With the TMS market expanding, the time has come to clarify misperceptions and reveal the best practices in optimization. Shippers must go beyond carrier selection or rates by relying on a system that addresses myriad constraints and granular functions by applying these three key principles:

Principle 1: One size does not fit all.
With so many constraints and variables, transportation issues can’t be solved with deterministic approaches because the problem gets too large too quickly. For the best possible answer in the shortest amount of time, companies must apply both heuristic and deterministic approaches that use a series of logical and common sense decisions along with network constraint considerations.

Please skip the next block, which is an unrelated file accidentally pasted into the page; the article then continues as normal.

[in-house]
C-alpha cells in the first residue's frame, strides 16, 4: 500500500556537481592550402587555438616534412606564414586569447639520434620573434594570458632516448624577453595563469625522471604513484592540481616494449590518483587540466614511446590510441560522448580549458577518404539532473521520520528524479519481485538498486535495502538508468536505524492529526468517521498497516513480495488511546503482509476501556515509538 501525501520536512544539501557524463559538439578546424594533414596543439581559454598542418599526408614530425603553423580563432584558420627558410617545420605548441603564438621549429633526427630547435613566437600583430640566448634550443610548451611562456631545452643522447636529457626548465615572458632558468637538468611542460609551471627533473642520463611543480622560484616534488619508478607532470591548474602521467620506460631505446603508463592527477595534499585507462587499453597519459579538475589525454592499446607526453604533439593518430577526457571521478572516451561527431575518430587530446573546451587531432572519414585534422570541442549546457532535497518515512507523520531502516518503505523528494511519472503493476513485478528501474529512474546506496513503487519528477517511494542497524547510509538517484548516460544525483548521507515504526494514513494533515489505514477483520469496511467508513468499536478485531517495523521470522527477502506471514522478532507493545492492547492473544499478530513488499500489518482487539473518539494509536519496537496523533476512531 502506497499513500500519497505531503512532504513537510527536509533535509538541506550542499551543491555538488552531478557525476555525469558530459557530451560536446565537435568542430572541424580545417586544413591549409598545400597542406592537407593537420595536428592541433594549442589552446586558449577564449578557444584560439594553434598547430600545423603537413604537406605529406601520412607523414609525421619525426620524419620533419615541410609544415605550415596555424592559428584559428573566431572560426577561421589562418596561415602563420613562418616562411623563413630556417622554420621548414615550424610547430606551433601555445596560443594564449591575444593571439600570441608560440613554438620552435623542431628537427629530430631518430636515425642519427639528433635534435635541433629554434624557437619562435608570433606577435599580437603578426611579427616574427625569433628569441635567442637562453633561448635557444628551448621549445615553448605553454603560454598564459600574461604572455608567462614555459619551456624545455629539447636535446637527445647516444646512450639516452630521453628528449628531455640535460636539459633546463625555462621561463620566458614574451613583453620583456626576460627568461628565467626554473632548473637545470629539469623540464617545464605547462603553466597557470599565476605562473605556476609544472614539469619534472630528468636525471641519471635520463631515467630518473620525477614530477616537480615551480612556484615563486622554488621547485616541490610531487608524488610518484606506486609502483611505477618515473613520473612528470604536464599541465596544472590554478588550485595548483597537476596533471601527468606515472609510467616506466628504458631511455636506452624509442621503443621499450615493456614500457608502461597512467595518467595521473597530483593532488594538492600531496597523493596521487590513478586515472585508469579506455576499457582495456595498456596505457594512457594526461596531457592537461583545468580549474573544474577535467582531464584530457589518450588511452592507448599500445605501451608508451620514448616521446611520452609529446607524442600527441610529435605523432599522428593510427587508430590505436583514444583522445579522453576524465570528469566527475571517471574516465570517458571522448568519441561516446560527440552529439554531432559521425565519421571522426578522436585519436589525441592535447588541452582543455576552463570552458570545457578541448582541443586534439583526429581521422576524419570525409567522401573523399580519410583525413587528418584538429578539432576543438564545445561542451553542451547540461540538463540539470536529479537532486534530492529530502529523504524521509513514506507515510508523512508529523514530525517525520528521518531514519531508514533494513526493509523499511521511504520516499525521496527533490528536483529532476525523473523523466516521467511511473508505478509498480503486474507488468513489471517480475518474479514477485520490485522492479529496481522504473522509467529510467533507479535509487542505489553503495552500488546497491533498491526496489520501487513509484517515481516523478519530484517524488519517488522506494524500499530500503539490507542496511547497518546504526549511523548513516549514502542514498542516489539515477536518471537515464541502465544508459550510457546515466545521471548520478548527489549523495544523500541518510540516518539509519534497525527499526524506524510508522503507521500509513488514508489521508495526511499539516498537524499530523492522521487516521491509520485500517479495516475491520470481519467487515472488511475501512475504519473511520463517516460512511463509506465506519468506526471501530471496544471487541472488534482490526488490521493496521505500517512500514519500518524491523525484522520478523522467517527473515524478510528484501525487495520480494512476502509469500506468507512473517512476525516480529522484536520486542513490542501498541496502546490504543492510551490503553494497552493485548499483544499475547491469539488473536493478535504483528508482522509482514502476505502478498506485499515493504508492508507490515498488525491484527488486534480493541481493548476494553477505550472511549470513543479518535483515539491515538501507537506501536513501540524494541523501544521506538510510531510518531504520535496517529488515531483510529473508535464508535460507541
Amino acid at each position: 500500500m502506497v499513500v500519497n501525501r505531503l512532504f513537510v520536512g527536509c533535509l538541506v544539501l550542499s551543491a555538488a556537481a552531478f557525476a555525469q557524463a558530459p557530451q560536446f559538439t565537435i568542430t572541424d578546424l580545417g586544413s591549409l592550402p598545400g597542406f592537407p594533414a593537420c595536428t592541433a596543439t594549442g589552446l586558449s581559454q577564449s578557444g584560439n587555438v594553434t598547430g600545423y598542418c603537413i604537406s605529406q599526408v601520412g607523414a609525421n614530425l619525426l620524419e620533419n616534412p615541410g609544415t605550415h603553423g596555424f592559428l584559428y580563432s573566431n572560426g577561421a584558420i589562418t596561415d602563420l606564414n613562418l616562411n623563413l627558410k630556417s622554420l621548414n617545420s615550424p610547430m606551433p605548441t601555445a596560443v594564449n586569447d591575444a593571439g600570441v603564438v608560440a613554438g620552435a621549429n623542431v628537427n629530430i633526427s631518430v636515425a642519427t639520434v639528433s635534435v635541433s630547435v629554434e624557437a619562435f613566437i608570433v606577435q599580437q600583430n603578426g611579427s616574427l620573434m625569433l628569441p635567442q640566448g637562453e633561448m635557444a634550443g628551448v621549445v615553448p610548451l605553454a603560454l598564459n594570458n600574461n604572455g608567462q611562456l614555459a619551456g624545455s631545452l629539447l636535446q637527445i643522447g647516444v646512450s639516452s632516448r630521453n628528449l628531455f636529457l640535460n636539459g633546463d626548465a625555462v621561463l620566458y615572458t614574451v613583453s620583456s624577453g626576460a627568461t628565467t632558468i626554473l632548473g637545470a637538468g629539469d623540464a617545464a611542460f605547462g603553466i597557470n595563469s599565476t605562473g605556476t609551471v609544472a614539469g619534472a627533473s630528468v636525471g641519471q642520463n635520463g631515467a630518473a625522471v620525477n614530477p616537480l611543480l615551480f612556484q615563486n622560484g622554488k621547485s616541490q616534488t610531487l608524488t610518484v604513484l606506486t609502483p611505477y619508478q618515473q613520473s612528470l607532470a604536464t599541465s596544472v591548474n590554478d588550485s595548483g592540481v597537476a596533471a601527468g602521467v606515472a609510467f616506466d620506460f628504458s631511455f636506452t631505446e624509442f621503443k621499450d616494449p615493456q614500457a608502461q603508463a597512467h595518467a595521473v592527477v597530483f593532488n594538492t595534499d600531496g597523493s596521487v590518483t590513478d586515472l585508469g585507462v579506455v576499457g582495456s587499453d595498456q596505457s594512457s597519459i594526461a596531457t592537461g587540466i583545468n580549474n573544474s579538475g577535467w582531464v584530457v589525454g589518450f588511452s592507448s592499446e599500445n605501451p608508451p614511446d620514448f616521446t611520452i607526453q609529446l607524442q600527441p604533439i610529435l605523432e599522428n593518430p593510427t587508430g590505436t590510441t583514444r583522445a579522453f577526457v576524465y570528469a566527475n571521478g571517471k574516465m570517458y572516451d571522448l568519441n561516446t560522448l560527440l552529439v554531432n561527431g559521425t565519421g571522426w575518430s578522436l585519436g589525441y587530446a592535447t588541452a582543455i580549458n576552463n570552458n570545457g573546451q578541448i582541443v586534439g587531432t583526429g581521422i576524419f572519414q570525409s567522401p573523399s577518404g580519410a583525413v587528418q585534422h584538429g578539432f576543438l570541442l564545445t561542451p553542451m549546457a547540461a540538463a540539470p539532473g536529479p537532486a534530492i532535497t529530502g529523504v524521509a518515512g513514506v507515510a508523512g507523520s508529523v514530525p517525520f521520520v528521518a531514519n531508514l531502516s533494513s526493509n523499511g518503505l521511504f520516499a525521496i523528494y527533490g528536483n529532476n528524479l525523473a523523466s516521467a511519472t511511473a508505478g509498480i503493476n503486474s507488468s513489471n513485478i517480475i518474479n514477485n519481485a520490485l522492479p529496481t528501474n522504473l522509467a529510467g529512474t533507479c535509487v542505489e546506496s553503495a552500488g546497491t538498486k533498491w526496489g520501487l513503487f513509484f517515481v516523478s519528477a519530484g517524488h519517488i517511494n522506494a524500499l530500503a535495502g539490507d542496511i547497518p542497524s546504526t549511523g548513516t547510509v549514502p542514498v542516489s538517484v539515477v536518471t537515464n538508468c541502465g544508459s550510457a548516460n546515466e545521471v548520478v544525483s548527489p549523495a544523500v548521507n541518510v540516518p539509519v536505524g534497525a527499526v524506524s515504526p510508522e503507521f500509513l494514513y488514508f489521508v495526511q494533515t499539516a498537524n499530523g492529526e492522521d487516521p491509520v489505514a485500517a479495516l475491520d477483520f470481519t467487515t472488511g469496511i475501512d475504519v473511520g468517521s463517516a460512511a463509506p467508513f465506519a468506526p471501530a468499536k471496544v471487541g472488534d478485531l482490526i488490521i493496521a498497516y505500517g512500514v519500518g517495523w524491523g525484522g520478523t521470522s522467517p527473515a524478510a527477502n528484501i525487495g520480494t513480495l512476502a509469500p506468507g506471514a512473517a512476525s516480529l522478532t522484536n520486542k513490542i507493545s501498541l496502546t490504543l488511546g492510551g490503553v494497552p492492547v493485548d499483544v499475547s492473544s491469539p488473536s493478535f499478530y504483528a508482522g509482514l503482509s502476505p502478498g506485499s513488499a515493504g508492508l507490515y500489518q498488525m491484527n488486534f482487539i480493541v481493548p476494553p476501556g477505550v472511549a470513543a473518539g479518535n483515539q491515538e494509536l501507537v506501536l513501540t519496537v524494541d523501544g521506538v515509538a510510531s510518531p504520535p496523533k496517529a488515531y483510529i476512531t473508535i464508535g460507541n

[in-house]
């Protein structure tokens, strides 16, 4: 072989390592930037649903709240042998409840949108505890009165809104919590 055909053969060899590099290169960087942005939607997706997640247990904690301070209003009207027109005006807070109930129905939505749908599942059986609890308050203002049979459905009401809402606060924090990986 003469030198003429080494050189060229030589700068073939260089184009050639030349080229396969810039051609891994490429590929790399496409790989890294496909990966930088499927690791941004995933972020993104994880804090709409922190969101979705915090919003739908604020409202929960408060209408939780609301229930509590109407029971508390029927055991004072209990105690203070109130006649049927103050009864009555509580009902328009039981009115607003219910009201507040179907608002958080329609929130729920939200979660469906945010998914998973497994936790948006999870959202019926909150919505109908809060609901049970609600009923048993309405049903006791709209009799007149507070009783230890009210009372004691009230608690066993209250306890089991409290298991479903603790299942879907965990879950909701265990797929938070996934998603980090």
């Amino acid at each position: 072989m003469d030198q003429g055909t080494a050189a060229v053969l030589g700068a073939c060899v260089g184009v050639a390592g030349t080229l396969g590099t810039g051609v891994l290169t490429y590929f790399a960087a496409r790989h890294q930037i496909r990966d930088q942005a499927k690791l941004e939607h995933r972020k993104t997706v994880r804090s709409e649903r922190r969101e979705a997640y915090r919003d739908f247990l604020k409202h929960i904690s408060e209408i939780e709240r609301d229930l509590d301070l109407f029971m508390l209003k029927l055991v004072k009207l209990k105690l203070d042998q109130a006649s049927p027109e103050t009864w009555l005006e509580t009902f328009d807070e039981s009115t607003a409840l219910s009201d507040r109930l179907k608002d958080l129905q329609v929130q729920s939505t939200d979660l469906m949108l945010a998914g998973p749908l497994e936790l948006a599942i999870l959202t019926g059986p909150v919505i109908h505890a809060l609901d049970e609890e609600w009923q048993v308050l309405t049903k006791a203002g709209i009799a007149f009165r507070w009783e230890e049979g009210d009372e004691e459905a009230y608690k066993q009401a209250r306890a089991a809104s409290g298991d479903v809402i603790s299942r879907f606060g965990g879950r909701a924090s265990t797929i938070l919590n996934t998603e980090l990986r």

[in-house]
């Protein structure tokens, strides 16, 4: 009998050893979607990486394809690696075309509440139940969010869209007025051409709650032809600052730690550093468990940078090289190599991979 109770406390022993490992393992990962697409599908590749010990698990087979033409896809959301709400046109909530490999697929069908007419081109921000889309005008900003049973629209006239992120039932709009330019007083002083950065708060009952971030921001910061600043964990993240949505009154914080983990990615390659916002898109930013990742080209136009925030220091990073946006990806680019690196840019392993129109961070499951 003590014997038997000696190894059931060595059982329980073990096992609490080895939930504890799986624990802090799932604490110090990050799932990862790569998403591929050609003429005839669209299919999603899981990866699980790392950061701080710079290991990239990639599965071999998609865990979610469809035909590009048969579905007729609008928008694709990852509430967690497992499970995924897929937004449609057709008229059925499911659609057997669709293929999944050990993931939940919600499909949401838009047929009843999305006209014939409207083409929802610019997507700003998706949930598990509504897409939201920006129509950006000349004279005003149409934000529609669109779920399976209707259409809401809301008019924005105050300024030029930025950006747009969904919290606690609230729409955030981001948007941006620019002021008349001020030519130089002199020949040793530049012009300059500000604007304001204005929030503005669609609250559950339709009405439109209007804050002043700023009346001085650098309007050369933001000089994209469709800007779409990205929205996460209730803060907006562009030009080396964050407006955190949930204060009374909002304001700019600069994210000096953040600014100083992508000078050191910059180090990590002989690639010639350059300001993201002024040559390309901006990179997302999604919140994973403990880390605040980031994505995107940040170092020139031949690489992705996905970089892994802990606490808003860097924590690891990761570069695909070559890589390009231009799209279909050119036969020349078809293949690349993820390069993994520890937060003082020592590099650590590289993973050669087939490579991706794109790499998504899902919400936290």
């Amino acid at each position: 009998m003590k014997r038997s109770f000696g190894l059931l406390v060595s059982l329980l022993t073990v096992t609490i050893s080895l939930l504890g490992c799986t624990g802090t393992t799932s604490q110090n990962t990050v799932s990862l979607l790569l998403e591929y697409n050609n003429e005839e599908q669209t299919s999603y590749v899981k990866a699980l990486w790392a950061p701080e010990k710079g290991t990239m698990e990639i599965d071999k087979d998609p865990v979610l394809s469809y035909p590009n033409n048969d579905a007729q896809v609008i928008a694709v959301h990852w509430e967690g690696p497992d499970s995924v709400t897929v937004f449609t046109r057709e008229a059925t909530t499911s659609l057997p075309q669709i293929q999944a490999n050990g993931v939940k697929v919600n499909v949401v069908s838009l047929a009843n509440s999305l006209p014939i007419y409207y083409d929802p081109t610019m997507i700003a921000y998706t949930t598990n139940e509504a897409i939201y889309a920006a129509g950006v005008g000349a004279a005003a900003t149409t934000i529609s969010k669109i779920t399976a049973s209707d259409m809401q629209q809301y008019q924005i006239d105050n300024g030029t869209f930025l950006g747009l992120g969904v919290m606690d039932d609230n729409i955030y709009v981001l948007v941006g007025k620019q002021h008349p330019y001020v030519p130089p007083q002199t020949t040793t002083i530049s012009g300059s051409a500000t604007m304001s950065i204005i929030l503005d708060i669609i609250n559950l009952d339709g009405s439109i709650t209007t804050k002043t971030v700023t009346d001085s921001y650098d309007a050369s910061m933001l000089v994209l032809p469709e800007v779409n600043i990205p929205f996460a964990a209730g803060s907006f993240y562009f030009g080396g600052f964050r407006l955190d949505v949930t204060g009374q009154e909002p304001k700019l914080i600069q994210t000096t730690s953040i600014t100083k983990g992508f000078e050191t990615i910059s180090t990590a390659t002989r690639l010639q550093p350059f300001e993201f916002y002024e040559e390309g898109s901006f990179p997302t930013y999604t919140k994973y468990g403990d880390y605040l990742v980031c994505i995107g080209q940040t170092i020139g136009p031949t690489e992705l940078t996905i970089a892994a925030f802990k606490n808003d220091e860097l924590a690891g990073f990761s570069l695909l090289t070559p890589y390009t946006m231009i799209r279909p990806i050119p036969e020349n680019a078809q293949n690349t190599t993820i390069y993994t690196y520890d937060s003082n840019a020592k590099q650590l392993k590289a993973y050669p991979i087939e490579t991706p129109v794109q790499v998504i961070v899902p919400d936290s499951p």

Transportation management systems should offer a flexible configuration that adapts to each company’s unique strategies, as well as network constraints and variables. No solution should apply the same five steps for every transportation problem. The transportation management system should support a wide range of mathematical approaches, allowing the company to view the problem holistically and then constantly modify those approaches based on its current needs and requirements.

Companies that follow optimization best practices constantly monitor and tune their strategies to address any changes in their networks, supply chain, market and customer demands. Capacity, for example, tends to ebb and flow with the state of the economy and shippers must be prepared to adapt their strategies to capitalize on market opportunities. Rather than just letting the transportation management system’s solver run unattended, shippers must always look for ways to drive more value for their business.

Principle 2: The details matter.